Is inflation, the theory of cosmic creation, dead?
It’s probably best to think of inflation as a “scenario” rather than a specific theory. In that generic sense it’s very much alive – indeed it remains the best idea we have to account for the scale of the cosmos and the character of the fluctuations. But the trouble is that we have no firm ideas on the physics that prevailed at the huge energies where inflation would have occurred (a trillion times higher than can be reached in a particle accelerator). Measurements of the tilt, the gaussianity and the tensor/scalar ratio of the fluctuations set constrains on that physics and may lead to some new tests or refutations but “inflation” is a great concept and remains a good bet.
Are multiverse theories testable? If not, why does anyone take them seriously?
There are some variants of “inflation” – for instance Andrei Linde’s “eternal inflation”--that lead to many “big bangs” and not just one. But as I’ve just noted, we don’t know whether the actual physics at the relevant ultra-high energies has the specific features that his model requires. Nor do we know whether the separate big bangs (if they occurred) would have cooled down to be governed by the same laws that we observe. There are some theories that allow more than a googol of different vacuum states, in each of which the microphysics would be different.
Could this be true? A challenge for 21st century physics is to answer two questions. First, are there many “big bangs” rather than just one? Second – and this is even more interesting -- if there are many, are they all governed by the same physics?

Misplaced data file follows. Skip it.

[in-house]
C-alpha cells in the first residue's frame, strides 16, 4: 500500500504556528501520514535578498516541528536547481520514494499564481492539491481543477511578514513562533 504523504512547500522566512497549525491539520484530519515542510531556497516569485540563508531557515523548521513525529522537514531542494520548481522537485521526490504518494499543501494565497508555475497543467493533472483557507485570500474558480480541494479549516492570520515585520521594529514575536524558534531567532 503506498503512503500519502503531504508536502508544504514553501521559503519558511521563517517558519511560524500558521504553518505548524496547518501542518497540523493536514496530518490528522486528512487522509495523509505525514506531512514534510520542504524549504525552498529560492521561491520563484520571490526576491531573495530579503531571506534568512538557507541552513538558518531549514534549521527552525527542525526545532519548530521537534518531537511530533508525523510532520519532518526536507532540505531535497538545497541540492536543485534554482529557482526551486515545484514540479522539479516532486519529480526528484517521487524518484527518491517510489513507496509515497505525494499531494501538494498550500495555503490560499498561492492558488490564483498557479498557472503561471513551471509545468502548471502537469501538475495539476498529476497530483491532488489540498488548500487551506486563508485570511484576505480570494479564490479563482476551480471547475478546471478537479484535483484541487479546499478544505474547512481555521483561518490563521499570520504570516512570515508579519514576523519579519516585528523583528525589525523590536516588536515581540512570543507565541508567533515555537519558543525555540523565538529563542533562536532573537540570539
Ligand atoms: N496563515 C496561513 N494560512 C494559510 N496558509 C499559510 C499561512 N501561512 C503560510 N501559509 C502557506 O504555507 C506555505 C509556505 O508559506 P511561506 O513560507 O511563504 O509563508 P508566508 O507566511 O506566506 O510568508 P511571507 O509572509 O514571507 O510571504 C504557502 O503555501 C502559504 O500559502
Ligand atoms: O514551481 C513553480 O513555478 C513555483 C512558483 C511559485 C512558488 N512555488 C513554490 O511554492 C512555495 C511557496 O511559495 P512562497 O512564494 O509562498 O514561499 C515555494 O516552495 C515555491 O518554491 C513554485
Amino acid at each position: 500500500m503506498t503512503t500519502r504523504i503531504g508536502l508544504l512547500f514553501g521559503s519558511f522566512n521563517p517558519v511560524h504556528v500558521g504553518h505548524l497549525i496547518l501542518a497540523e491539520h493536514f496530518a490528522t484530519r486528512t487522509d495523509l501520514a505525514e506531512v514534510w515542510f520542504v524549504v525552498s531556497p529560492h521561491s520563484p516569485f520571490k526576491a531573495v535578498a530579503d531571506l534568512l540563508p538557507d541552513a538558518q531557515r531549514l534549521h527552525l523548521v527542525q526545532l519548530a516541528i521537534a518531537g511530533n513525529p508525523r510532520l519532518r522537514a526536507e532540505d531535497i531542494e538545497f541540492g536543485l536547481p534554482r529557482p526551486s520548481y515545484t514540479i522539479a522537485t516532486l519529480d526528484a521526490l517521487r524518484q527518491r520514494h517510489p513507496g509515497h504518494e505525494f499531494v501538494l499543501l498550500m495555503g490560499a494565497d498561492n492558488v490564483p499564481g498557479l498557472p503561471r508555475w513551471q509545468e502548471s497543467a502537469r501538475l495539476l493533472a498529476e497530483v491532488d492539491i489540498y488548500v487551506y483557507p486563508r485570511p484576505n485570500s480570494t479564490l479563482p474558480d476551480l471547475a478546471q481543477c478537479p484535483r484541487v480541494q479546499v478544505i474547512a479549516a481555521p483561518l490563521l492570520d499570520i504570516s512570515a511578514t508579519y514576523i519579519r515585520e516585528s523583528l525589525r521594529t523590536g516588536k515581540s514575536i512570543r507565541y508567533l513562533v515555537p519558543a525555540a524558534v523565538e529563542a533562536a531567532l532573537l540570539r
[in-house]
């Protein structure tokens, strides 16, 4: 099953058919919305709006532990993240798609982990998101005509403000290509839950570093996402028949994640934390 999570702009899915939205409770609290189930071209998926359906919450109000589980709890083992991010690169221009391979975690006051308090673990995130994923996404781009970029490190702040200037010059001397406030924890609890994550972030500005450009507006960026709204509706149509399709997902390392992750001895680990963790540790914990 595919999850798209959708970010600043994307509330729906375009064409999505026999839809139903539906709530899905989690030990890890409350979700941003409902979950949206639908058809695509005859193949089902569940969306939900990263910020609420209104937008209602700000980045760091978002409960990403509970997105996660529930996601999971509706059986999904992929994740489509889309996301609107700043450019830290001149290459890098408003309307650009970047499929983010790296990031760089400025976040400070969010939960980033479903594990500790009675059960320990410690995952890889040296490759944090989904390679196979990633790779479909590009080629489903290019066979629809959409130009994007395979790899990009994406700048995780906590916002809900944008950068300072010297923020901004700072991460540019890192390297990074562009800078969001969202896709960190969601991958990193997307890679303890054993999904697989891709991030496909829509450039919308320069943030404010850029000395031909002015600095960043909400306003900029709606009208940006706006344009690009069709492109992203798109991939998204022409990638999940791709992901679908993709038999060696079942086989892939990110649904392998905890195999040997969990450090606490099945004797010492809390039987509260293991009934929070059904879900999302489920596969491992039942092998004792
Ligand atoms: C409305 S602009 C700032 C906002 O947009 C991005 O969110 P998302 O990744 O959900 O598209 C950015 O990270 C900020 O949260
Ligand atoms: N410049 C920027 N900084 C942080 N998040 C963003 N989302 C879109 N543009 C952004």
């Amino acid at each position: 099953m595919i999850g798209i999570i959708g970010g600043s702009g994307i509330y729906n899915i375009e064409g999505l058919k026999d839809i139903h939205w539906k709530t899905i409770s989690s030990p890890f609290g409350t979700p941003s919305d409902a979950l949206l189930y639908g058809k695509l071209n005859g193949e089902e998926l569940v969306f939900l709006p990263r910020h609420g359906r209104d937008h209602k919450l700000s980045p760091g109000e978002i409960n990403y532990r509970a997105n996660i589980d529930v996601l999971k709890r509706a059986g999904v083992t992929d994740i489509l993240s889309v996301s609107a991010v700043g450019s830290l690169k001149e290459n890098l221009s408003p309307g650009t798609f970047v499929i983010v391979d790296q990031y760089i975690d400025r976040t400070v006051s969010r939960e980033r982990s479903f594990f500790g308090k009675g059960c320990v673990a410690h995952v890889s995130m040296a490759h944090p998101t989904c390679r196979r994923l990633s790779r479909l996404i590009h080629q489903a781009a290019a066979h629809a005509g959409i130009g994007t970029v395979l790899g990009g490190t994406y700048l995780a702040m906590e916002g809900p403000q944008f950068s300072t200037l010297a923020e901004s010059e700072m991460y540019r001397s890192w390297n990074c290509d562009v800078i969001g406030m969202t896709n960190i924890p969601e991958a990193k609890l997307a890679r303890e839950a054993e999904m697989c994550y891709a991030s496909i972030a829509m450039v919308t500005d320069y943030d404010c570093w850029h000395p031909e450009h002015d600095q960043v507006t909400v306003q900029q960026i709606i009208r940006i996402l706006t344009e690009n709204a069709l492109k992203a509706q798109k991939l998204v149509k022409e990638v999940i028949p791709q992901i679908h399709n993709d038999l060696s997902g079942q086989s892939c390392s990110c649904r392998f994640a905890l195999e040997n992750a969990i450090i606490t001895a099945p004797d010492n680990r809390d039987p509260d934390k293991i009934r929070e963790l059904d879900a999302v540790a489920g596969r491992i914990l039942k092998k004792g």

Until about 50 years ago we weren’t sure whether there was a big bang at all. Now we have enough evidence to delineate cosmic history back to the ultra-dense first nanosecond – with as much confidence as a geologist inferring the early history of our Earth and with precision better than a few percent. So in 50 more years, it’s not overoptimistic to hope that we may have a “unified” physical theory, corroborated by experiment and observation in the everyday world, that is broad enough to describe what happened in the first trillionth of a trillionth of a trillionth of a second – where the densities and energies were far higher than the range where current theories apply. If that theory predicts multiple big bangs we should take that prediction seriously even though it can’t be directly verified (just as we give credence to what Einstein’s theory tells us about the unobservable insides of black holes, because the theory has survived many tests in domains we can observe).